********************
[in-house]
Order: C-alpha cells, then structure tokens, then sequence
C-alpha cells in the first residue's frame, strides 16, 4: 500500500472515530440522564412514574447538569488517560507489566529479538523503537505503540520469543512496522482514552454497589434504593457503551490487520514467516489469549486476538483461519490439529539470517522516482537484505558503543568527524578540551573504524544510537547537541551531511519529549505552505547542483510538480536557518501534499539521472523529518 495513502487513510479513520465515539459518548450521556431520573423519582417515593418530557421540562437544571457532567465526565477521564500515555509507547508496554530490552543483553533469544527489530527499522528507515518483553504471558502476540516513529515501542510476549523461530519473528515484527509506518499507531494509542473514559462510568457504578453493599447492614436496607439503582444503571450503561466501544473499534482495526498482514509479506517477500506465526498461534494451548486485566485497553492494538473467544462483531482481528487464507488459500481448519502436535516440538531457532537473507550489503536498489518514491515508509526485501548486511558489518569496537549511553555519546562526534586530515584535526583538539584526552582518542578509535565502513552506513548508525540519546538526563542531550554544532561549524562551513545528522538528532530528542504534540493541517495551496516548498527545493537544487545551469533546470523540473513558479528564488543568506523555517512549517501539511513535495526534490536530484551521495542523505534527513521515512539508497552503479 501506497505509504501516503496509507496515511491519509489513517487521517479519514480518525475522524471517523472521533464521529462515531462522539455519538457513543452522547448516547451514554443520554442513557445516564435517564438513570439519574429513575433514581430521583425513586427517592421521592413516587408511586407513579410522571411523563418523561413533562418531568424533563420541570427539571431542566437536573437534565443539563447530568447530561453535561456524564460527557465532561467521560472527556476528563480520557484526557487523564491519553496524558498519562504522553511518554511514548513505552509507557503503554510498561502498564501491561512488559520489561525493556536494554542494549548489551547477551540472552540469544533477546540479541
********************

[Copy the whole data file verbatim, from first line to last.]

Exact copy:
[in-house]
Order: C-alpha cells, then structure tokens, then sequence
C-alpha cells in the first residue's frame, strides 16, 4: 500500500472515530440522564412514574447538569488517560507489566529479538523503537505503540520469543512496522482514552454497589434504593457503551490487520514467516489469549486476538483461519490439529539470517522516482537484505558503543568527524578540551573504524544510537547537541551531511519529549505552505547542483510538480536557518501534499539521472523529518 495513502487513510479513520465515539459518548450521556431520573423519582417515593418530557421540562437544571457532567465526565477521564500515555509507547508496554530490552543483553533469544527489530527499522528507515518483553504471558502476540516513529515501542510476549523461530519473528515484527509506518499507531494509542473514559462510568457504578453493599447492614436496607439503582444503571450503561466501544473499534482495526498482514509479506517477500506465526498461534494451548486485566485497553492494538473467544462483531482481528487464507488459500481448519502436535516440538531457532537473507550489503536498489518514491515508509526485501548486511558489518569496537549511553555519546562526534586530515584535526583538539584526552582518542578509535565502513552506513548508525540519546538526563542531550554544532561549524562551513545528522538528532530528542504534540493541517495551496516548498527545493537544487545551469533546470523540473513558479528564488543568506523555517512549517501539511513535495526534490536530484551521495542523505534527513521515512539508497552503479 501506497505509504501516503496509507496515511491519509489513517487521517479519514480518525475522524471517523472521533464521529462515531462522539455519538457513543452522547448516547451514554443520554442513557445516564435517564438513570439519574429513575433514581430521583425513586427517592421521592413516587408511586407513579410522571411523563418523561413533562418531568424533563420541570427539571431542566437536573437534565443539563447530568447530561453535561456524564460527557465532561467521560472527556476528563480520557484526557487523564491519553496524558498519562504522553511518554511514548513505552509507557503503554510498561502498564501491561512488559520489561525493556536494554542494549548489551547477551540472552540469544533477546540479541